Mycorrhiza symbiosis increases the surface for sunlight capture in medicago truncatula for better photosynthetic production

Lisa Adolfsson, Katalin Solymosi, Mats X. Andersson, Áron Keresztes, Johan Uddling, Benoît Schoefs, Cornelia Spetea

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Arbuscular mycorrhizal (AM) fungi play a prominent role in plant nutrition by supplying mineral nutrients, particularly inorganic phosphate (Pi), and also constitute an important carbon sink. AM stimulates plant growth and development, but the underlying mechanisms are not well understood. In this study, Medicago truncatula plants were grown with Rhizophagus irregularis BEG141 inoculum (AM), mock inoculum (control) or with Pi fertilization. We hypothesized that AM stimulates plant growth through either modifications of leaf anatomy or photosynthetic activity per leaf area.We investigated whether these effects are shared with Pifertilization, and also assessed the relationship between levels of AM colonization and these effects. We found that increased Pisupply by either mycorrhization or fertilization led to improved shoot growth associated with increased nitrogen uptake and carbon assimilation. Both mycorrhized and P i-fertilized plants had more and longer branches with larger and thicker leaves than the control plants, resulting in an increased photosynthetically active area. AM-specific effects were earlier appearance of the first growth axes and increased number of chloroplasts per cell section, since they were not induced by Pifertilization. Photosynthetic activity per leaf area remained the same regardless of type of treatment. In conclusion, the increase in growth of mycorrhized and Pi-fertilized Medicago truncatula plants is linked to an increase in the surface for sunlight capture, hence increasing their photosynthetic production, rather than to an increase in the photosynthetic activity per leaf area.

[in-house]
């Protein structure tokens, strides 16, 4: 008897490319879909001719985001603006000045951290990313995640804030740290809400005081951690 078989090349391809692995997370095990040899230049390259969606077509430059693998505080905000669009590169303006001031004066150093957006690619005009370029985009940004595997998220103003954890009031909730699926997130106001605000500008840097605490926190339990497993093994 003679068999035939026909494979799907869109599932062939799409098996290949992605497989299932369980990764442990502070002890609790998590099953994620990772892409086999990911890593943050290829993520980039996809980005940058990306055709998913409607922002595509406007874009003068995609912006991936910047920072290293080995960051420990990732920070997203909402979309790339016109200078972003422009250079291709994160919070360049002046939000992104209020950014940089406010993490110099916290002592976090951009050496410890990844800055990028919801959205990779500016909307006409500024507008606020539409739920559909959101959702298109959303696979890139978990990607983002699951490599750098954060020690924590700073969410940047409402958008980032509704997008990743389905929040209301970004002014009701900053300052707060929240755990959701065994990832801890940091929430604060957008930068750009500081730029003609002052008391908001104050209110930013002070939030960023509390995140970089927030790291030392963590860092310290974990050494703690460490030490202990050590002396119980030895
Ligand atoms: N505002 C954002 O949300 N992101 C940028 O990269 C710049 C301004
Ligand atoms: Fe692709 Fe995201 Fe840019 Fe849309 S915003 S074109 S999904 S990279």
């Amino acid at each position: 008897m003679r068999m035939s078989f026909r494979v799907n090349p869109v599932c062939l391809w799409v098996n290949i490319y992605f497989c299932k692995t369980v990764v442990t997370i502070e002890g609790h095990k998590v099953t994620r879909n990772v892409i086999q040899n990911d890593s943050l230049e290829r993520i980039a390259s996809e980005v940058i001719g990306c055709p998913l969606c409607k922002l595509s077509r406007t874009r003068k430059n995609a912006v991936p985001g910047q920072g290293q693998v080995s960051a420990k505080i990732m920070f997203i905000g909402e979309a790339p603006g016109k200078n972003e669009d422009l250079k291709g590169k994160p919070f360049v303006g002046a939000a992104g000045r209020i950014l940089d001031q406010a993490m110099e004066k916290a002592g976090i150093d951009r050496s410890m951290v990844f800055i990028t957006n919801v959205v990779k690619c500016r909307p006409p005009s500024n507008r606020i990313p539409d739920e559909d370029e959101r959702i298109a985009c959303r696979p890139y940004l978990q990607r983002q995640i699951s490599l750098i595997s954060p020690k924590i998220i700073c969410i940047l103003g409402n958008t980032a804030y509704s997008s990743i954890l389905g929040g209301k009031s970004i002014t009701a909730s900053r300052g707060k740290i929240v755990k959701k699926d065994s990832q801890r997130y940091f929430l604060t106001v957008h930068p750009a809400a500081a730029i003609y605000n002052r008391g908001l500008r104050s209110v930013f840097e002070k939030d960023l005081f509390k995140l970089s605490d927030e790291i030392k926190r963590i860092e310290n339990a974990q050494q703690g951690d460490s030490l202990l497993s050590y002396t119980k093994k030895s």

Original languageEnglish
Article numbere115314
JournalPloS one
Issue number1
Publication statusPublished - Jan 23 2015


ASJC Scopus subject areas

  • Biochemistry, Genetics and Molecular Biology(all)
  • Agricultural and Biological Sciences(all)
  • General

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